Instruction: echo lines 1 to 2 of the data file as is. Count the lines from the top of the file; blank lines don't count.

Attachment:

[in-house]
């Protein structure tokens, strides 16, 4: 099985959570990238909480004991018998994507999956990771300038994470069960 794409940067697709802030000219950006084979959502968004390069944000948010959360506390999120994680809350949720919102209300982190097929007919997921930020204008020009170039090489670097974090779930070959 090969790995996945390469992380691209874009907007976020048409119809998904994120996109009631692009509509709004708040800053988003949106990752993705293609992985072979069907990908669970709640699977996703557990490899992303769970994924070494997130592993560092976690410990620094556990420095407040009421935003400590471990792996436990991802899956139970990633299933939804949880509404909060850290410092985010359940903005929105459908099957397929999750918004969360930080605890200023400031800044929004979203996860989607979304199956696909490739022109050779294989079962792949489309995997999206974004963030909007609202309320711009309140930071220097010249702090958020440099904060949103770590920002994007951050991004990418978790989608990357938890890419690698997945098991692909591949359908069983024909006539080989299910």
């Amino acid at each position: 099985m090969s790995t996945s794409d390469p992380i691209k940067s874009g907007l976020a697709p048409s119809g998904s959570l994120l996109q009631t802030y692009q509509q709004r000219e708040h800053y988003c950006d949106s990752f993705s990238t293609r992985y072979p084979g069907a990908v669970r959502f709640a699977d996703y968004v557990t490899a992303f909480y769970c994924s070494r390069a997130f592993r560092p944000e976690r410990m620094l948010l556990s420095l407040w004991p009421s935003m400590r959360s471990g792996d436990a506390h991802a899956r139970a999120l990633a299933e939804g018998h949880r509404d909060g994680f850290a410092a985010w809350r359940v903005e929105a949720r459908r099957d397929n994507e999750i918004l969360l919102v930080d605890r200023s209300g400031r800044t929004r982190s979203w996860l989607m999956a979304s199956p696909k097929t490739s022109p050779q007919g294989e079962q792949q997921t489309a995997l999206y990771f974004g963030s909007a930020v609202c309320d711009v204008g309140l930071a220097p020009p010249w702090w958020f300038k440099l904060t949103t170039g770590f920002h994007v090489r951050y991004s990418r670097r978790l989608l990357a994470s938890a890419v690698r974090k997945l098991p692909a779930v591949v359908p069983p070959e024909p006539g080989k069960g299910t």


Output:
[in-house]
């Protein structure tokens, strides 16, 4: 099985959570990238909480004991018998994507999956990771300038994470069960 794409940067697709802030000219950006084979959502968004390069944000948010959360506390999120994680809350949720919102209300982190097929007919997921930020204008020009170039090489670097974090779930070959 090969790995996945390469992380691209874009907007976020048409119809998904994120996109009631692009509509709004708040800053988003949106990752993705293609992985072979069907990908669970709640699977996703557990490899992303769970994924070494997130592993560092976690410990620094556990420095407040009421935003400590471990792996436990991802899956139970990633299933939804949880509404909060850290410092985010359940903005929105459908099957397929999750918004969360930080605890200023400031800044929004979203996860989607979304199956696909490739022109050779294989079962792949489309995997999206974004963030909007609202309320711009309140930071220097010249702090958020440099904060949103770590920002994007951050991004990418978790989608990357938890890419690698997945098991692909591949359908069983024909006539080989299910």